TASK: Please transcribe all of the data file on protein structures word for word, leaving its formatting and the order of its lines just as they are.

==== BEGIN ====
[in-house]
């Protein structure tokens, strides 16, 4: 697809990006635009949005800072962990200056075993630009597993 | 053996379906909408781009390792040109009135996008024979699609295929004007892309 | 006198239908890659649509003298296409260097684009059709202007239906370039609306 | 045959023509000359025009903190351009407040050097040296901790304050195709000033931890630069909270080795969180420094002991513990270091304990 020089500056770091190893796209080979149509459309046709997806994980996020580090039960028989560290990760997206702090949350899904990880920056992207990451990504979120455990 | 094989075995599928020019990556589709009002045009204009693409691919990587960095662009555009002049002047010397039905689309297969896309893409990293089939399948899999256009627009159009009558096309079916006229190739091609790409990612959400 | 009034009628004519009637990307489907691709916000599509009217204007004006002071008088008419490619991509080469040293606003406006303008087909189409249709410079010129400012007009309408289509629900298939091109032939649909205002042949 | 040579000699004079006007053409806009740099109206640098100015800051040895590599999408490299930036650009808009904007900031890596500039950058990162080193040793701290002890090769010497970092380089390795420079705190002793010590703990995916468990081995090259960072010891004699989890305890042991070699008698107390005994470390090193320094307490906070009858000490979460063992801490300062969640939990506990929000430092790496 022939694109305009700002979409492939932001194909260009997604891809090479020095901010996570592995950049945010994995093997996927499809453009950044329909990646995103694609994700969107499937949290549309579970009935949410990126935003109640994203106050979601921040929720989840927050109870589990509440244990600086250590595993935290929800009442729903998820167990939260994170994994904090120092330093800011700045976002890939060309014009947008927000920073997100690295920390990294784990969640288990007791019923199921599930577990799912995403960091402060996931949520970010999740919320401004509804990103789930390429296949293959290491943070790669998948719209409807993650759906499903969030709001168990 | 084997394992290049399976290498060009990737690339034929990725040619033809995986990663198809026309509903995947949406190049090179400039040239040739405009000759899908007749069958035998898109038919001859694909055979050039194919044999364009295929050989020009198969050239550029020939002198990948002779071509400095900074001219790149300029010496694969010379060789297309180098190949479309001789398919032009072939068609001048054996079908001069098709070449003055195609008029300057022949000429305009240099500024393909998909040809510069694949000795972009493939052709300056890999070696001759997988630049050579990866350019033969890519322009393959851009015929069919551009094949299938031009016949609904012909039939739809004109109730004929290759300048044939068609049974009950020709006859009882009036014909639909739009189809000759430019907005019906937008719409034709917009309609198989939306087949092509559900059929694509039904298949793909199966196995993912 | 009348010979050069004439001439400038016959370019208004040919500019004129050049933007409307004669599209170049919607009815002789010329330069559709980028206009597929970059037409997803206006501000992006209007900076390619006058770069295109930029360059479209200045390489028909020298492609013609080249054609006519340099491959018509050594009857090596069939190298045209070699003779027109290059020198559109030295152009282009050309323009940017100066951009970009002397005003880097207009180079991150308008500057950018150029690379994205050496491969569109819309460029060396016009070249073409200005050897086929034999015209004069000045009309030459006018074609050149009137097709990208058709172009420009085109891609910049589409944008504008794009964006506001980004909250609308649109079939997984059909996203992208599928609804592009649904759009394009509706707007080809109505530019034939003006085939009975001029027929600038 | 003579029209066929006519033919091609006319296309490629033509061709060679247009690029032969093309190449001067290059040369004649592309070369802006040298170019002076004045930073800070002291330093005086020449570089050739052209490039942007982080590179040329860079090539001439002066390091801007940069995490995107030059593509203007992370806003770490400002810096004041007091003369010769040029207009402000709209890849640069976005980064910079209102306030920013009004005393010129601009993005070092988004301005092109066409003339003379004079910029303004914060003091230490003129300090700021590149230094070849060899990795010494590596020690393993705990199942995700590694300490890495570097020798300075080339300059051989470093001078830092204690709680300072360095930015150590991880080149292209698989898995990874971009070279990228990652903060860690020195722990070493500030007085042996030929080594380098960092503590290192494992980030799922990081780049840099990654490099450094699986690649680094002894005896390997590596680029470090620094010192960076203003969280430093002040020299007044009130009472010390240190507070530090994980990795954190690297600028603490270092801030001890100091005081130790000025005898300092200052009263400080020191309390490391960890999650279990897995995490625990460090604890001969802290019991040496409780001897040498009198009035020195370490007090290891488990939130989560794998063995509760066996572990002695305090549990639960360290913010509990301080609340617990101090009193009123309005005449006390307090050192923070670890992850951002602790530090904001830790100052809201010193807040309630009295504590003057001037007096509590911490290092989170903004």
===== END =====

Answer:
[in-house]
């Protein structure tokens, strides 16, 4: 697809990006635009949005800072962990200056075993630009597993 | 053996379906909408781009390792040109009135996008024979699609295929004007892309 | 006198239908890659649509003298296409260097684009059709202007239906370039609306 | 045959023509000359025009903190351009407040050097040296901790304050195709000033931890630069909270080795969180420094002991513990270091304990 020089500056770091190893796209080979149509459309046709997806994980996020580090039960028989560290990760997206702090949350899904990880920056992207990451990504979120455990 | 094989075995599928020019990556589709009002045009204009693409691919990587960095662009555009002049002047010397039905689309297969896309893409990293089939399948899999256009627009159009009558096309079916006229190739091609790409990612959400 | 009034009628004519009637990307489907691709916000599509009217204007004006002071008088008419490619991509080469040293606003406006303008087909189409249709410079010129400012007009309408289509629900298939091109032939649909205002042949 | 040579000699004079006007053409806009740099109206640098100015800051040895590599999408490299930036650009808009904007900031890596500039950058990162080193040793701290002890090769010497970092380089390795420079705190002793010590703990995916468990081995090259960072010891004699989890305890042991070699008698107390005994470390090193320094307490906070009858000490979460063992801490300062969640939990506990929000430092790496 022939694109305009700002979409492939932001194909260009997604891809090479020095901010996570592995950049945010994995093997996927499809453009950044329909990646995103694609994700969107499937949290549309579970009935949410990126935003109640994203106050979601921040929720989840927050109870589990509440244990600086250590595993935290929800009442729903998820167990939260994170994994904090120092330093800011700045976002890939060309014009947008927000920073997100690295920390990294784990969640288990007791019923199921599930577990799912995403960091402060996931949520970010999740919320401004509804990103789930390429296949293959290491943070790669998948719209409807993650759906499903969030709001168990 | 084997394992290049399976290498060009990737690339034929990725040619033809995986990663198809026309509903995947949406190049090179400039040239040739405009000759899908007749069958035998898109038919001859694909055979050039194919044999364009295929050989020009198969050239550029020939002198990948002779071509400095900074001219790149300029010496694969010379060789297309180098190949479309001789398919032009072939068609001048054996079908001069098709070449003055195609008029300057022949000429305009240099500024393909998909040809510069694949000795972009493939052709300056890999070696001759997988630049050579990866350019033969890519322009393959851009015929069919551009094949299938031009016949609904012909039939739809004109109730004929290759300048044939068609049974009950020709006859009882009036014909639909739009189809000759430019907005019906937008719409034709917009309609198989939306087949092509559900059929694509039904298949793909199966196995993912 | 009348010979050069004439001439400038016959370019208004040919500019004129050049933007409307004669599209170049919607009815002789010329330069559709980028206009597929970059037409997803206006501000992006209007900076390619006058770069295109930029360059479209200045390489028909020298492609013609080249054609006519340099491959018509050594009857090596069939190298045209070699003779027109290059020198559109030295152009282009050309323009940017100066951009970009002397005003880097207009180079991150308008500057950018150029690379994205050496491969569109819309460029060396016009070249073409200005050897086929034999015209004069000045009309030459006018074609050149009137097709990208058709172009420009085109891609910049589409944008504008794009964006506001980004909250609308649109079939997984059909996203992208599928609804592009649904759009394009509706707007080809109505530019034939003006085939009975001029027929600038 | 003579029209066929006519033919091609006319296309490629033509061709060679247009690029032969093309190449001067290059040369004649592309070369802006040298170019002076004045930073800070002291330093005086020449570089050739052209490039942007982080590179040329860079090539001439002066390091801007940069995490995107030059593509203007992370806003770490400002810096004041007091003369010769040029207009402000709209890849640069976005980064910079209102306030920013009004005393010129601009993005070092988004301005092109066409003339003379004079910029303004914060003091230490003129300090700021590149230094070849060899990795010494590596020690393993705990199942995700590694300490890495570097020798300075080339300059051989470093001078830092204690709680300072360095930015150590991880080149292209698989898995990874971009070279990228990652903060860690020195722990070493500030007085042996030929080594380098960092503590290192494992980030799922990081780049840099990654490099450094699986690649680094002894005896390997590596680029470090620094010192960076203003969280430093002040020299007044009130009472010390240190507070530090994980990795954190690297600028603490270092801030001890100091005081130790000025005898300092200052009263400080020191309390490391960890999650279990897995995490625990460090604890001969802290019991040496409780001897040498009198009035020195370490007090290891488990939130989560794998063995509760066996572990002695305090549990639960360290913010509990301080609340617990101090009193009123309005005449006390307090050192923070670890992850951002602790530090904001830790100052809201010193807040309630009295504590003057001037007096509590911490290092989170903004």